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used in The Magic Mountain

14 uses
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lacking in variety — typically boring
  • First of all, just the variety of it—I mean, it's an interruption, a break in the everlasting, endless monotony.
    1.3 - In the Restaurant (23% in)
  • We insert that sort of thing into the mainstream of our lives as a kind of interruption or interlude, for the purpose of "recreation," which is to say: a refreshing, revitalizing exercise of the organism, because it was in immediate danger of overindulging itself in the uninterrupted monotony of daily life, of languishing and growing indifferent.
    4.2 - Excursus on the Sense of Time (50% in)
  • It is generally believed that by filling time with things new and interesting, we can make it "pass," by which we mean "shorten" it; monotony and emptiness, however, are said to weigh down and hinder its passage.
    4.2 - Excursus on the Sense of Time (59% in)
  • Emptiness and monotony may stretch a moment or even an hour and make it "boring," but they can likewise abbreviate and dissolve large, indeed the largest units of time, until they seem nothing at all.
    4.2 - Excursus on the Sense of Time (60% in)
  • What people call boredom is actually an abnormal compression of time caused by monotony—uninterrupted uniformity can shrink large spaces of time until the heart falters, terrified to death.
    4.2 - Excursus on the Sense of Time (67% in)
  • One should speak of monotony, of an abiding now, of eternalness.
    5.1 - Eternal Soup and Sudden Clarity (3% in)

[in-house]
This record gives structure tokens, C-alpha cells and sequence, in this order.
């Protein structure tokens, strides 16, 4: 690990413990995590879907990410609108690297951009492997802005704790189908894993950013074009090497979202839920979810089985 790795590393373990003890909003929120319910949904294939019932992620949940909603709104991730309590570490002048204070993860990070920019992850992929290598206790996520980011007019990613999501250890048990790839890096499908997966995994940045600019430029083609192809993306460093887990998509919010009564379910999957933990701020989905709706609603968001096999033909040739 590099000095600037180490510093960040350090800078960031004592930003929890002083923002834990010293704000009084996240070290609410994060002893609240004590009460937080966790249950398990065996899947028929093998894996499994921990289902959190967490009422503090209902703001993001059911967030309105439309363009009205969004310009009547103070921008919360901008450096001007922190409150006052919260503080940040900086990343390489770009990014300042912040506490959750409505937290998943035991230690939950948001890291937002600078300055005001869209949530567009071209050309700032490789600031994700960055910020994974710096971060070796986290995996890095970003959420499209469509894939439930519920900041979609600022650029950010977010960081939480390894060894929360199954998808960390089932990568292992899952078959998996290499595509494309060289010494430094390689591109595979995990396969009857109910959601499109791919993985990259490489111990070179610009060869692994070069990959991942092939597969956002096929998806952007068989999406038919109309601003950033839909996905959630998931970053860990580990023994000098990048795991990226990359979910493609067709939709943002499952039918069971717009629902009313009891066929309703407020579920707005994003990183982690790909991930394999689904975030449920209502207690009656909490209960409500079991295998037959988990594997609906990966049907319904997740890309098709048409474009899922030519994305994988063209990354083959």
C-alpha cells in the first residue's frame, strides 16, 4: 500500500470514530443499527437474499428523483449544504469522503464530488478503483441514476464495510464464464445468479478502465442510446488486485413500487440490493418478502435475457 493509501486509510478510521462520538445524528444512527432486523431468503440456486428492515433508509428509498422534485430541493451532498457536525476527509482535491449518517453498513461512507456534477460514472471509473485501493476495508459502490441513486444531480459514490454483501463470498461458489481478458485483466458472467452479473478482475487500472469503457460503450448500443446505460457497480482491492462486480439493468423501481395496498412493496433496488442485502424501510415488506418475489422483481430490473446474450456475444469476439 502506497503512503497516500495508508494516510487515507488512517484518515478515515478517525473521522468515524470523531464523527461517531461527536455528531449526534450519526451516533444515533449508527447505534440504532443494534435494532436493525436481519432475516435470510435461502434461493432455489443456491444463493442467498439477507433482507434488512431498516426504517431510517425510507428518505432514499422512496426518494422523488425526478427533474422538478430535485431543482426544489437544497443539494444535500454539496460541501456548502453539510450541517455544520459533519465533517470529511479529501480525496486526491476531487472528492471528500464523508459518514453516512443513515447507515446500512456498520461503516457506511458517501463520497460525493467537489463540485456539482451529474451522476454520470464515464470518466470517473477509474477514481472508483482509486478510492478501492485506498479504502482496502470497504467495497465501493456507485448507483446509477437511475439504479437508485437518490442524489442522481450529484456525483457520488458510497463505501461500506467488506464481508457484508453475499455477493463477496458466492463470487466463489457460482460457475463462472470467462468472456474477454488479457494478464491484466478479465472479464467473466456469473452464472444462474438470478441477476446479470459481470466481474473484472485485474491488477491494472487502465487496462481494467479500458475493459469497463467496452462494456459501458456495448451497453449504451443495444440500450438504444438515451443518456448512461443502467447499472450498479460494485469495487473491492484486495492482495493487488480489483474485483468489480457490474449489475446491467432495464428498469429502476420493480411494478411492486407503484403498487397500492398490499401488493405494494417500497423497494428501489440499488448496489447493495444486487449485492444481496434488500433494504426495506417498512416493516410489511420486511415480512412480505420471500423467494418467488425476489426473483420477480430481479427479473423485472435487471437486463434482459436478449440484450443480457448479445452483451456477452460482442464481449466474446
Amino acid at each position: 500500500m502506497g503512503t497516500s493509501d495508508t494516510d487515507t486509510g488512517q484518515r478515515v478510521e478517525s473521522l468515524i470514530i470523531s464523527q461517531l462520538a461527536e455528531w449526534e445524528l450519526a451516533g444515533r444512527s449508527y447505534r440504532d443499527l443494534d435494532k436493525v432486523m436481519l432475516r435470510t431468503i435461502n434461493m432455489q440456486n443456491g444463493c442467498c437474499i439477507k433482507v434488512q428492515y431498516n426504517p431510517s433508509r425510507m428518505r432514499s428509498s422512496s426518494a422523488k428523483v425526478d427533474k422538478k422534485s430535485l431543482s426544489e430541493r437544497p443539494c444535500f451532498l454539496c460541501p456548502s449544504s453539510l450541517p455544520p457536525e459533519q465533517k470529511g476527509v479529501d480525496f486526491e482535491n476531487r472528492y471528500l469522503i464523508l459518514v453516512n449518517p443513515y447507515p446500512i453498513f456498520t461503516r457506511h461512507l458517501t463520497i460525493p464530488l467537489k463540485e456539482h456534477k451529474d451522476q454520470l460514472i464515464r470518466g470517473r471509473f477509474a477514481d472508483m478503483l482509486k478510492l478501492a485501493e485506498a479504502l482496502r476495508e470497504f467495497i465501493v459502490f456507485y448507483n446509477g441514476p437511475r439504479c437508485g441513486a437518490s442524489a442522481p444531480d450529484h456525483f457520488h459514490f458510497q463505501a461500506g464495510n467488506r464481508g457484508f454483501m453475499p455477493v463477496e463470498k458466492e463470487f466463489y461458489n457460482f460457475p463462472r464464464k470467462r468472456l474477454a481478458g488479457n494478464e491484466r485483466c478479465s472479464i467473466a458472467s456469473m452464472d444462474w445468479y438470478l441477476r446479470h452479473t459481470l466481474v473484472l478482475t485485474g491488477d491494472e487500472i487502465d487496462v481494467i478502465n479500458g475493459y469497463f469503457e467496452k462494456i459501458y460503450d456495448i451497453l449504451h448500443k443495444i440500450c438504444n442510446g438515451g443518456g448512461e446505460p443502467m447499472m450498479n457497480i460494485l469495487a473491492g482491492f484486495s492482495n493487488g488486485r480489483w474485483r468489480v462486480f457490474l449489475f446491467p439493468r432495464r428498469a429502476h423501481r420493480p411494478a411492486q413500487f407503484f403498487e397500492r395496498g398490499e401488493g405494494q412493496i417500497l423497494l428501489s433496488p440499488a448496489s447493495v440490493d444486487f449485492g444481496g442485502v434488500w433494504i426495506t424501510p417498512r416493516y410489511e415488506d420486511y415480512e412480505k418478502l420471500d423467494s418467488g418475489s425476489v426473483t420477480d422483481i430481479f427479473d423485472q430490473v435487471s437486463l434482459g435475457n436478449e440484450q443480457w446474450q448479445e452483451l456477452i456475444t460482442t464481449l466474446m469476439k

• I'm all for celebrating holidays just as they fall; we should mark the passing of the year in the usual way, its turning points, I mean, so that the monotony gets divided up.
    5.9 - Walpurgis Night (3% in)
  • One part of the eternal monotony of time's rhythm, of the diverting, standard segmentation of the normal day, which was always the same, to the point where each day was so confusingly like, so identical with, the next that it could be taken for it, a fixed eternity that made it hard to understand how time could ever bring forth changes—one part of the undeviating schedule (as our readers will recall) was that Dr. Krokowski made his rounds every day between half past three and four...
    6.1 - Changes (90% in)
  • He found it similar in many ways to life at the shore: a primal monotony was common to both landscapes.
    6.7 - Snow (12% in)
  • There are situations in life on earth, or circumstances of landscape (if one can speak of "landscape" in this case), in which a confusion and obliteration of temporal and spatial distances, ending in total dizzying monotony, is more or less natural and legitimate, so that immersion into its magic during a vacation, for instance, might likewise be considered legitimate.
    7.1 - A Stroll by the Shore (78% in)
  • Time drowns in the unmeasured monotony of space.
    7.1 - A Stroll by the Shore (90% in)
  • This was no childish, monotonous peep show, of which they were all tired and with which no one bothered after his first three weeks here.
    7.7 - Fullness of Harmony (3% in)
  • The symphonic accompaniment sometimes fell away into silence; but goat-footed Hans continued to blow his naive, monotonous air and lure exquisitely colored, magical tones from nature—until finally, after a long pause, a series of new instrumental voices entered, tumbling rapidly, each higher than the other, their timbres rising in self-surmounting sweetness, until every richness, every fullness held back up to now, was realized for one fleeting moment, which contained within it the...
    7.7 - Fullness of Harmony (61% in)
  • We say this, because we consider it our duty to shame irresponsible sorts who asserted that Dr. Krokowski had turned to arcane subjects in the hope of rescuing his lectures from what he feared was unmitigated monotony.
    7.8 - Highly Questionable (2% in)

There are no more uses of "monotonous" in The Magic Mountain.

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